Since yesterday, I have been biting my tongue a bit….trying my best to not comment on something that occurred yesterday. Unfortunately, it’s been nagging so much that I just can’t stop myself from writing this missive. I’ve been trying to hold off because it’s not 100% DIRECTLY related to enterprise mobility and how organizations should best be deploying mobile solutions in the workplace….but when it comes down to it, I feel as if the ramifications of what I am thinking about ARE in fact directly related to enterprise mobility. So today, I will ask you to kindly bear with me as I go on a complete stream of consciousness.
You may have heard yesterday that courts in both the United States and Canada have approved the sale of over 6,000 patents previously held by Nortel to a consortium of companies including Apple, EMC, Research in Motion, Microsoft, Sony and Ericsson (not SonyEricsson). There’s a fascinating article at TechCrunch that shares how the auction went down. It’s a great read that is very much worth your while.
Maybe I’m an alarmist….maybe I’m completely off my rocker (wouldn’t be the first time someone told me that)….but this deal could radically change the mobile operating system landscape where Android would be relegated to a 3rd or 4th position in terms of marketshare.
There…I said it. And no….I’m not taking any mind altering substances (other than my normal voluminous amount of morning coffee).
Let’s take a quick step back. There are already a number of lawsuits going on in mobile patent world.
- Apple is suing Samsung.
- Apple is now filing a patent complaint against HTC.
- Apple is said to be considering no longer buying parts from Samsung.
- Microsoft is suing Motorola.
- Microsoft has a licensing deal with HTC for their Android devices.
- Microsoft has also signed recently a number of deals with other Android OEMs/ODMs.
- Microsoft is said to be looking for $15 from Samsung for every Android device they sell.
- Oh ya….and there’s Oracle suing Google over Android. By the way, when was the last time Oracle lost a major lawsuit? Think about it. Larry Ellison is as smart as he is arrogant….and don’t forget who his BFF is. That’s right. Steve Jobs.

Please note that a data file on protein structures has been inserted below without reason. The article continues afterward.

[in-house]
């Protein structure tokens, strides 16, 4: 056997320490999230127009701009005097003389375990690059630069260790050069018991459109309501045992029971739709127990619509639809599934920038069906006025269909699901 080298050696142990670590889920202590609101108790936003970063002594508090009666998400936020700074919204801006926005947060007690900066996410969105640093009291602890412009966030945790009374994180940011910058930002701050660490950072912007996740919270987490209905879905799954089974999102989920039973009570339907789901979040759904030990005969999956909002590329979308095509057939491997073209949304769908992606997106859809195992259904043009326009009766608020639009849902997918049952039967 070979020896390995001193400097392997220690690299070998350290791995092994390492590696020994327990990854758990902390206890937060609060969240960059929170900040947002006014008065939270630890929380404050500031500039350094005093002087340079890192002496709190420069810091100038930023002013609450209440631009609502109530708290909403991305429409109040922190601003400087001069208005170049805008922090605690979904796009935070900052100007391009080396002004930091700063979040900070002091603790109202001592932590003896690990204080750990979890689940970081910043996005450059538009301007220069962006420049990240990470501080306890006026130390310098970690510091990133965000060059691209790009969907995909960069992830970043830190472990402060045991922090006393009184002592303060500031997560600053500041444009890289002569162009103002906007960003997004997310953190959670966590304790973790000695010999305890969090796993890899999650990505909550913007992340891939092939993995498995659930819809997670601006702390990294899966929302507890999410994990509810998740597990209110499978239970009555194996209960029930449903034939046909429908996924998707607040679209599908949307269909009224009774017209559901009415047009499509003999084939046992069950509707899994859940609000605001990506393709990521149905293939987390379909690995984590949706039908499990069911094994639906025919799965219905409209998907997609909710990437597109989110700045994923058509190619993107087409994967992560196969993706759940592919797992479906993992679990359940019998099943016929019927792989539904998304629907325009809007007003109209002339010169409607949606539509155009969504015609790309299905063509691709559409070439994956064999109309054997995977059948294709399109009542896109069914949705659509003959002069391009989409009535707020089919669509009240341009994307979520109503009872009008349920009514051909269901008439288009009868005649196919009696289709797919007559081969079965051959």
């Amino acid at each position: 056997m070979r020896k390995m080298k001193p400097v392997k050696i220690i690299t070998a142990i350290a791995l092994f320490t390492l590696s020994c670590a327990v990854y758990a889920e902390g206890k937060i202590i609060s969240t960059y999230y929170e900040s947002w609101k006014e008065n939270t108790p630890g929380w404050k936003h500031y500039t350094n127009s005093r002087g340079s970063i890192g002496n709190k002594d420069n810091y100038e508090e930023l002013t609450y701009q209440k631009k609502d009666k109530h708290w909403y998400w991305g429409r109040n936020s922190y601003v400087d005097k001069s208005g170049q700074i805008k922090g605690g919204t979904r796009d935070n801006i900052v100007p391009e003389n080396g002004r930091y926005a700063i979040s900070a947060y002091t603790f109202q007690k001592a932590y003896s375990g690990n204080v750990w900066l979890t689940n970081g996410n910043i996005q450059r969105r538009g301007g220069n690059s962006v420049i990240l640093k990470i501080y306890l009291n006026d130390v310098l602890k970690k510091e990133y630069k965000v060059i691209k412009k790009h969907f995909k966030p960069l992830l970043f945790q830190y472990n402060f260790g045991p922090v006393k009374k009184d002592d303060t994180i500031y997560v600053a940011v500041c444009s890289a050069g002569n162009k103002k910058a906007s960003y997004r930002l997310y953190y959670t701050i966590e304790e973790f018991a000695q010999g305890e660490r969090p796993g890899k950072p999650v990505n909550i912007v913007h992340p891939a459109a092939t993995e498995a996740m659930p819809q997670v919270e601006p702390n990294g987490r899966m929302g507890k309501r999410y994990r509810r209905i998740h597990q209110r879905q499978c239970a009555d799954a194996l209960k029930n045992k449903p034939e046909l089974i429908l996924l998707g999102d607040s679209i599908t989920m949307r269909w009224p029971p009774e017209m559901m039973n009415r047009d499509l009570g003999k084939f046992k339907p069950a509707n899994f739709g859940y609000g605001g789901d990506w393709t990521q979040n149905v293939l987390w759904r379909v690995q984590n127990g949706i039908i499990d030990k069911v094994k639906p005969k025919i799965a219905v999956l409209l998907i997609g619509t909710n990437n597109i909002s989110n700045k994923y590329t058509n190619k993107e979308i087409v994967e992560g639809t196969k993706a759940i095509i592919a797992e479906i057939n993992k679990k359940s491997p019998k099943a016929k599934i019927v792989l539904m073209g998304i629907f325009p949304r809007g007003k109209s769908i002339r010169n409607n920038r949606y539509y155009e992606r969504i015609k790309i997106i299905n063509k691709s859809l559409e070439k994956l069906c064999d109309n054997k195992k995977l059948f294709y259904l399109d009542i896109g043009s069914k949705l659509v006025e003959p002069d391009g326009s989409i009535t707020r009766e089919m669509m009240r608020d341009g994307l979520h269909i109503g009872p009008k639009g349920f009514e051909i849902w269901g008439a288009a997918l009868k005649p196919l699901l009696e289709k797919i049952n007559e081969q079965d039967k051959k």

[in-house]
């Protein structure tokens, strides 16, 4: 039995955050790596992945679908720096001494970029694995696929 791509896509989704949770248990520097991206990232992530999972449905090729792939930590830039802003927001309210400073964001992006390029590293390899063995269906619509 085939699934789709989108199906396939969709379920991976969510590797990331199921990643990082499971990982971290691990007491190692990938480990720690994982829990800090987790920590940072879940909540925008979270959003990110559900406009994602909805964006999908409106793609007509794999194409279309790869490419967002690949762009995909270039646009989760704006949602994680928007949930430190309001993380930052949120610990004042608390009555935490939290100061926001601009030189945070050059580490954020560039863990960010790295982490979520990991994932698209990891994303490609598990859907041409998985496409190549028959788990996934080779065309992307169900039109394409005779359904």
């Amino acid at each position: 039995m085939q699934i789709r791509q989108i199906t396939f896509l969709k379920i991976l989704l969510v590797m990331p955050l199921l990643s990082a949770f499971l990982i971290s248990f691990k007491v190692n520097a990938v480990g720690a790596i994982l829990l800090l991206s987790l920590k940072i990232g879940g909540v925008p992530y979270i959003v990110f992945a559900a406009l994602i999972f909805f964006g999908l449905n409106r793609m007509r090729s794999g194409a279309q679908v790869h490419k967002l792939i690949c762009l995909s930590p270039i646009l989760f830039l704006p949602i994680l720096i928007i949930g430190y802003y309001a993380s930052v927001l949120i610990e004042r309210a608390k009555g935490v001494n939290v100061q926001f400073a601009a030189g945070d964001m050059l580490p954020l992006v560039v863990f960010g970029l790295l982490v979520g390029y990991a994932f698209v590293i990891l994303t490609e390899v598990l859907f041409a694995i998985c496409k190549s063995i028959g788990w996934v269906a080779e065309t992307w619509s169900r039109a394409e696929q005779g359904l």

The net net? Everyone is after Android.
Now….let’s add the 6,000+ patents “The Group Of Six” just acquired. Where does that leave Google? In a most unenviable position from an IP standpoint. Add to this the fact that, given the open source licensing that Google has put in place, it will not indemnify any vendor who chooses to use the Android platform.
So what’s to say that “The Group of Six” choose to play a little game known as “My enemy’s enemy is my friend?”
They all gang up on the Android partners – offer egregiously and uncompromisingly unfriendly licensing terms – and create enough headaches that the major OEMs and ODMs throw their hands up in the air and say that it’s just not worth to go with Android.
- Apple still remains #1 in North America and with a strong position in other parts of the world.
- The OEMs/ODMs will have to do one of two things. Either they will recommit themselves to the Windows Phone platform, or if you believe HP, license webOS. I find the latter doubtful. So, Windows Phone becomes a legitimate #2.
- What about our dear friends in Waterloo? Well, for now, there are no signs of them licensing the BlackBerry OS to anyone else, so by shear numbers, they would probably be #3.
Where does that leave Google? Fighting to be in the #3 position against BlackBerry. But let’s not forget, RIM is in on that game of the 6,000+ patents. They know how to play the legal battles and could very well also do a squeeze play on the remaining OEMs/ODMs who want to play in the Android space.
Now mind you – I am by NO means an expert in patent law. I don’t even know if this scenario would get review for anti-trust based upon collusionary practices. I also vehemently believe that the magic eight ball that tells us what the future holds for mobility has run out of batteries. What I do know is that this is a plausible scenario in the space time continuum….and while almost two and a half years ago I said that the legal system hinders innovation, it’s obvious to me that no one really cares about that right now.